July 23, 2008
Recruitment of Foreign Workers – change the system!
Here’s another press statement released by the CPPS today… on foreign workers and how the Immigration Department needs to revamp its policy.
The Centre for Public Policy Studies welcomes the statement made by the Immigration Department director-general Datuk Mahmood Adam that the department will be made a more efficient and transparent organization. In line with enhancing the Department’s effectiveness and integrity, there should be an immediate revamping of the system that manages the recruitment of foreign workers. Outsourcing companies presently get their licenses from the Immigration Department to recruit workers. The current arrangement is unsatisfactory because the system of appointing agents is subject to and a major source of abuse and corruption. Instead, it is proposed that companies should seek their own foreign employees, subject to pre-determined guidelines set by the Ministry of Human Resources and the Immigration Department.
The Centre for Public Policy Studies also calls for a reasonable wage scheme for workers. Low-income workers are currently subject to exploitation due to the poor employment conditions they undergo and are unable to afford decent living, especially with rising rates of inflation and an overall increase in the costs of living. Secondly, there would be natural preference for employment of locals who are presently unprepared to work for unreasonably low wages that are paid to foreign workers. In order for Malaysia to advance up the ladder of capital-intensive production and technology, it is necessary for the government to realize that companies now rely upon experienced staff with high productivity as opposed to cheap labour. The government has consistently emphasized the need for the economy to move up the value chain. Raising wages to reasonable levels according to respective industries would ensure the country is investing into human capital for the benefit of the economy in the long run as promulgated by the Prime Minister in his announcement that “quality opportunities” should be made available to all.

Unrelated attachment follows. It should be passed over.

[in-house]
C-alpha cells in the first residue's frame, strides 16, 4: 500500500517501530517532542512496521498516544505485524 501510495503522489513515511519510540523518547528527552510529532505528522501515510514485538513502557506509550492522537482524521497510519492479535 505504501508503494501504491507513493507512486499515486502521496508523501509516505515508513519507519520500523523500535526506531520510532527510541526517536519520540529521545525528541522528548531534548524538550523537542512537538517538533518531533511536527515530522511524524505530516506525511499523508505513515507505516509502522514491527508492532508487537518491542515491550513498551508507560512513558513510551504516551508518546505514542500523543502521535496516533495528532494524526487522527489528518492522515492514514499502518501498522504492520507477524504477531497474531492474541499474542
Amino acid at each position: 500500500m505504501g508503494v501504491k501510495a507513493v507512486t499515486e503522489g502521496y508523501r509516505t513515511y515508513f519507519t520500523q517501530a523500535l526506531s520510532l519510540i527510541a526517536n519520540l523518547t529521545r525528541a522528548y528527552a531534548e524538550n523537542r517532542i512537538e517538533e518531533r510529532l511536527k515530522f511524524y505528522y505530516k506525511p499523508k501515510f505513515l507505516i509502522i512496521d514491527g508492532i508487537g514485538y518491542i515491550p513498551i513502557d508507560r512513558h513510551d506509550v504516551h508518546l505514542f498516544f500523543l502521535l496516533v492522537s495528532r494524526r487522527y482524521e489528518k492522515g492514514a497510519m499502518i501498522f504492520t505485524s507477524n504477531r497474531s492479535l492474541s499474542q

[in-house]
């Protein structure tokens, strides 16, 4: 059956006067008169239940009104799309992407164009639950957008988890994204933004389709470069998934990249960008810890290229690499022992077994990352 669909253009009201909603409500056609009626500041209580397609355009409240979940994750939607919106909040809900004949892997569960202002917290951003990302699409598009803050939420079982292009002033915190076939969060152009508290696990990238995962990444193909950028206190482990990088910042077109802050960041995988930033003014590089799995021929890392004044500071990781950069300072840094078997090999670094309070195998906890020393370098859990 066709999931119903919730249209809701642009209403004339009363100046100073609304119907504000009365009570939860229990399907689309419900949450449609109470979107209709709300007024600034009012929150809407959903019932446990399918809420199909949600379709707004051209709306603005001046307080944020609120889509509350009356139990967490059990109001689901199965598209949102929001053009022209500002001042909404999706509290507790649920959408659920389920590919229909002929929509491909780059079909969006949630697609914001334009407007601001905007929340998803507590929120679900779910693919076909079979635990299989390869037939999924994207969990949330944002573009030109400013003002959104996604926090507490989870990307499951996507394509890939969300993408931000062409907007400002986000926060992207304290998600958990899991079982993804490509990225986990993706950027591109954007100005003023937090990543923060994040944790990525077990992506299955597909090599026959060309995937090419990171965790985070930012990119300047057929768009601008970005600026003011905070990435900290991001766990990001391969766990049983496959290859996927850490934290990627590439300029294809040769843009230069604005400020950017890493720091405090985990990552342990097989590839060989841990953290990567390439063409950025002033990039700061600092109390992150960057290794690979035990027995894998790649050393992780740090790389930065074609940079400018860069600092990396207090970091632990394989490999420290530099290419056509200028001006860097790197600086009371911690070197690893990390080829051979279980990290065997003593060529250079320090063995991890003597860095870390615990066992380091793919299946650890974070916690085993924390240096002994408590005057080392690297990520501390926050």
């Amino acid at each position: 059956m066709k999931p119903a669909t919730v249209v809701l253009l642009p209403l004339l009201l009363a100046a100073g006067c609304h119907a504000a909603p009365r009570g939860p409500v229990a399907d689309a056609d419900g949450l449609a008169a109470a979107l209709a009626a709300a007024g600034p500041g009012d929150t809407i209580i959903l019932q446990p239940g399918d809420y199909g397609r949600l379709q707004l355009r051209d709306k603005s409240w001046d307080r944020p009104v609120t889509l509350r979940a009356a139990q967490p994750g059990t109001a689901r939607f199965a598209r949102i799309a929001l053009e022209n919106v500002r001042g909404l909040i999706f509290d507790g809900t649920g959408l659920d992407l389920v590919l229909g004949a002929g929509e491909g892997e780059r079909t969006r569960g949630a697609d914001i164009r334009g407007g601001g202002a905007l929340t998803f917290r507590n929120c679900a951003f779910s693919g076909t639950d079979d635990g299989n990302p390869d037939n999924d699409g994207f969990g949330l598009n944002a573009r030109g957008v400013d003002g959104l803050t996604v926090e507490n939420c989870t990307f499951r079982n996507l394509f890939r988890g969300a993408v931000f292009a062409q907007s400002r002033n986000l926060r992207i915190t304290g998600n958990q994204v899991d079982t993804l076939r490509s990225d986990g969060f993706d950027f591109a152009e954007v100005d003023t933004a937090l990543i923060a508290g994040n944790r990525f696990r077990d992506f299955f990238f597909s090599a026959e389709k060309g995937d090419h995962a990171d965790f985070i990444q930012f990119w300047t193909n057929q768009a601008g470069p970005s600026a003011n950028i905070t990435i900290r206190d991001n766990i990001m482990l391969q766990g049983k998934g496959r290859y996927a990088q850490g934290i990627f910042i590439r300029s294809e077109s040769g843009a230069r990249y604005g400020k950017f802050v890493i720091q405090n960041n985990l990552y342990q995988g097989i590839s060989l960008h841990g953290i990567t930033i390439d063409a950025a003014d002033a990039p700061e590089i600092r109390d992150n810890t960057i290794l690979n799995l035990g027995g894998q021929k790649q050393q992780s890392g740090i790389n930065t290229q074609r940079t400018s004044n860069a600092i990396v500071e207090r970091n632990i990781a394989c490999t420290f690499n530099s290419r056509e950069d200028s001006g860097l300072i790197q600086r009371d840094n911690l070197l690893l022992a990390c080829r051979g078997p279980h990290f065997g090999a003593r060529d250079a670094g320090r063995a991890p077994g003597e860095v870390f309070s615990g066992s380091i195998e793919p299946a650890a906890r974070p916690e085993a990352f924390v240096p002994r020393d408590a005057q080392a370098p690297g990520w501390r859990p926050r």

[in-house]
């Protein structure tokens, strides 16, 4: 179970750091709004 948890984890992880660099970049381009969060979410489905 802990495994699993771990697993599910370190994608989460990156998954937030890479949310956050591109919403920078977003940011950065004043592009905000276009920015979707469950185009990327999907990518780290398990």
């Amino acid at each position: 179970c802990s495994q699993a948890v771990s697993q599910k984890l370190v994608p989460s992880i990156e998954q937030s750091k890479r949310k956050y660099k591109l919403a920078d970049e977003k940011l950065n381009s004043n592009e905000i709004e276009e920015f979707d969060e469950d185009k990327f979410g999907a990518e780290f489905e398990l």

There is a great deal of confusion presently about the management of foreign workers, the appointment of agents, renewal of permits and licenses and role of enforcement agencies. This is a poor reflection of a country intending to achieve developed-nation status. The Centre calls for a thorough and intensive revamping of the present system that would clarify matters for employers (both local and foreign) and instill greater public and investor confidence. The need to address this problem is important, as it would counter the perception as indicated by the Malaysian Trades Union Congress (MTUC) that the government is against unionization of foreign workers. A more transparently efficient system is urgently needed to enhance the integrity of the Immigration Department and various government agencies in managing foreign labour in the country.
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